Vladimir Nabokov–Channelled by Christopher Plummer (RIP)–Teaches Kafka at Cornell

“From my point of view,” writes Vladimir Nabokov in Lectures on Literature, “any outstanding work of art is a fantasy insofar as it reflects the unique world of a unique individual.” He also says it in the video above, a lecture on Franz Kafka’s The Metamorphosis originally aired by WQED in Pittsburgh. (Find Kafka’s classic work in our collection of Free eBooks and Free Audio Books.) But he doesn’t say it himself; he says it through Christopher Plummer, who portrays Nabokov teaching in a 1989 re-creation of late-1940s Cornell University. Literarily inclined students of the era (including United States Supreme Court Justice Ruth Bader Ginsburg) must have experienced a similar introduction to Kafka in Nabokov’s classes, perhaps down to his sketch of poor Gregor Samsa’s beetle form. But this production adds the theatrical touch, surely not a feature of Cornell’s lecture halls in those days, of spotlighting Plummer-as-Nabokov and darkening everything else whenever he reads from the story.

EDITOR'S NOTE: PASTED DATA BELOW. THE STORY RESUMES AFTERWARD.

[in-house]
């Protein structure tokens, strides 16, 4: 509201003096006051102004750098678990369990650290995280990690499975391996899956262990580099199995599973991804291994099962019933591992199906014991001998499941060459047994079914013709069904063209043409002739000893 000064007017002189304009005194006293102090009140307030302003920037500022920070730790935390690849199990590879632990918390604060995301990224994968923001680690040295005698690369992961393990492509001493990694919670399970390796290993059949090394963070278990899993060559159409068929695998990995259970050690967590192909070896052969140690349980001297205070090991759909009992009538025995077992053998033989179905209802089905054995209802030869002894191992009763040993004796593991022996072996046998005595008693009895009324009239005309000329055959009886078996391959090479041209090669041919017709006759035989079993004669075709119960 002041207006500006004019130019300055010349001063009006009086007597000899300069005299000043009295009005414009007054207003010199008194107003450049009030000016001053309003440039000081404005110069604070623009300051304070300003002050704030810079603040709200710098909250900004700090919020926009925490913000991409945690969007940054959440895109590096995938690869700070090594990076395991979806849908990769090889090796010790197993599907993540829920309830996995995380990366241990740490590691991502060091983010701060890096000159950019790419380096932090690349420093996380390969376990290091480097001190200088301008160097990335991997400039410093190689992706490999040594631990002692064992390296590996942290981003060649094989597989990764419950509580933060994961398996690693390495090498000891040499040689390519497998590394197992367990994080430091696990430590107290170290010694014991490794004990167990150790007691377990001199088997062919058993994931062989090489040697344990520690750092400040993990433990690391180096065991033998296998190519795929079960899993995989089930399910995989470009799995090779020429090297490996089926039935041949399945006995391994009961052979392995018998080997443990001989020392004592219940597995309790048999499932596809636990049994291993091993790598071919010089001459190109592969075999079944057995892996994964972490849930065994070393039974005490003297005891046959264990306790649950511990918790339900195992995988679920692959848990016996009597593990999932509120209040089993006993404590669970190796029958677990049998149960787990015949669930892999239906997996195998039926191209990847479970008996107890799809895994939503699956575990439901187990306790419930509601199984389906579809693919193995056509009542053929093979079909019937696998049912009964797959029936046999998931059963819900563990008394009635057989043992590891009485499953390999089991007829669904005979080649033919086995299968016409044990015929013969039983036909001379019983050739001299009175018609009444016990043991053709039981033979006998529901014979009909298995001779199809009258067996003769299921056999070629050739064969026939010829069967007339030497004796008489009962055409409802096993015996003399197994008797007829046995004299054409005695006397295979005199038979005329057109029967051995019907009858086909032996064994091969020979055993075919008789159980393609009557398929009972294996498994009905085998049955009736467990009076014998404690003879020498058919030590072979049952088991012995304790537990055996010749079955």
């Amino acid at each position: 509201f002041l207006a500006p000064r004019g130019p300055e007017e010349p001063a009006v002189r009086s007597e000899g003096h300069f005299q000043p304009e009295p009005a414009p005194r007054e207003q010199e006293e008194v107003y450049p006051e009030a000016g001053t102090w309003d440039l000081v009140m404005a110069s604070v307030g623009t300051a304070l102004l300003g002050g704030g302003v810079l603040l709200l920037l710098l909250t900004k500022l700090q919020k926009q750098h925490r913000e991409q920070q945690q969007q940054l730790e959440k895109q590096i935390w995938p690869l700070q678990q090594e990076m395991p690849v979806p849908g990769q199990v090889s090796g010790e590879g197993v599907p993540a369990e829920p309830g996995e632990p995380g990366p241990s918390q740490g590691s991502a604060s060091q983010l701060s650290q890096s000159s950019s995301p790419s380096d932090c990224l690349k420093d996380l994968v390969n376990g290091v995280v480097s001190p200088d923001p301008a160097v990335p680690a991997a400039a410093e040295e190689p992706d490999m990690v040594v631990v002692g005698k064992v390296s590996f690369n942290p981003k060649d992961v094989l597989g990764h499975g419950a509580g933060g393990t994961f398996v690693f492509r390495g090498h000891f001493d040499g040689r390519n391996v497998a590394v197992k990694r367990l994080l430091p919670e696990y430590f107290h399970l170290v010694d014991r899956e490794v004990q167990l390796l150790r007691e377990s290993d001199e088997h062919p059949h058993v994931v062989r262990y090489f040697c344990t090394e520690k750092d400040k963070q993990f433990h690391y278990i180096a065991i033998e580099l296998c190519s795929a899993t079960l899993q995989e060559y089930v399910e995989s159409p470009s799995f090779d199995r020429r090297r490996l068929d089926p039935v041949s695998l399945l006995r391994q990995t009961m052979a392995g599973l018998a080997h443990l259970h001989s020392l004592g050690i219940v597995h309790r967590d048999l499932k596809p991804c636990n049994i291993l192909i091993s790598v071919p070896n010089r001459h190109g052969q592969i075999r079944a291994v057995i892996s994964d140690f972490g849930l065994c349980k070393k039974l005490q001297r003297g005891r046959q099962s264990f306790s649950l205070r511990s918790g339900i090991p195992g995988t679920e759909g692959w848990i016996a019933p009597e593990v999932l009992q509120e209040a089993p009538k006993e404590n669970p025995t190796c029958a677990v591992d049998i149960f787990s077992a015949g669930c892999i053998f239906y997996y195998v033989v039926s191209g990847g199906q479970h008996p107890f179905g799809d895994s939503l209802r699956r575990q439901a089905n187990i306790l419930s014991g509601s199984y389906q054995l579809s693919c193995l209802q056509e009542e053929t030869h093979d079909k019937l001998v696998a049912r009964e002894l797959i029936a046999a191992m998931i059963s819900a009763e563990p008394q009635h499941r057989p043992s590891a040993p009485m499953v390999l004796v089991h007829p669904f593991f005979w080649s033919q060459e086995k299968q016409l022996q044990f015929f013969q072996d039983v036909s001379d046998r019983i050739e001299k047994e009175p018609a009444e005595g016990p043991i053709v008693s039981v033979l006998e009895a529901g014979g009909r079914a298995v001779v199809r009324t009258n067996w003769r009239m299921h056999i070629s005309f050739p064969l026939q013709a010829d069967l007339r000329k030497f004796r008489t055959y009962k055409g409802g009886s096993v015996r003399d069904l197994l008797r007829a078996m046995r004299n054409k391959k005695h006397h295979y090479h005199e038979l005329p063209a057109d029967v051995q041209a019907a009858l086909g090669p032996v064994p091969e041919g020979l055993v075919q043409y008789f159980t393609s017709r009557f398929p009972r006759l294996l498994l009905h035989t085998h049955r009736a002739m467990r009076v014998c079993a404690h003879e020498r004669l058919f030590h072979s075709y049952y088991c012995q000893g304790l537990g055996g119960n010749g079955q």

Plummer himself says a few words about Nabokov at the beginning of the video, and he assumes the Russian novelist’s persona at about 1:38. Does Plummer nail Nabokov’s distinctively multinational accent? Does Nabokov’s observation that Gregor Samsa never uses his wings mean anything of importance?

Will we ever enter another era when public television resurrects cultural luminaries to give lectures by way of our time’s most respected thespians? This half-hour program gives us many such questions to ponder, and even if we can’t answer them, those of us who failed to draw inspiration from the Robin Williams of Dead Poets Society will surely find, in Plummer’s majestic eccentricity, a briefer but more memorable teacherly performance.

If you would like to sign up for Open Culture’s free email newsletter, please find it here.

If you would like to support the mission of Open Culture, consider making a donation to our site. It’s hard to rely 100% on ads, and your contributions will help us continue providing the best free cultural and educational materials to learners everywhere. You can contribute through PayPal, Patreon, and Venmo (@openculture). Thanks!

Related content:

Nabokov Reads Lolita, Names the Great Books of the 20th Century

Nabokov Makes Editorial Improvements to Kafka’s The Metamorphosis

Franz Kafka’s It’s a Wonderful Life

Colin Marshall hosts and produces Notebook on Cities and Culture. Follow him on Twitter at @colinmarshall.

by | Permalink | Comments (2) |

Support Open Culture

We’re hoping to rely on our loyal readers rather than erratic ads. To support Open Culture’s educational mission, please consider making a donation. We accept PayPal, Venmo (@openculture), Patreon and Crypto! Please find all options here. We thank you!

Comments (2)
You can skip to the end and leave a response. Pinging is currently not allowed.

Leave a Reply

Open Culture was founded by Dan Colman.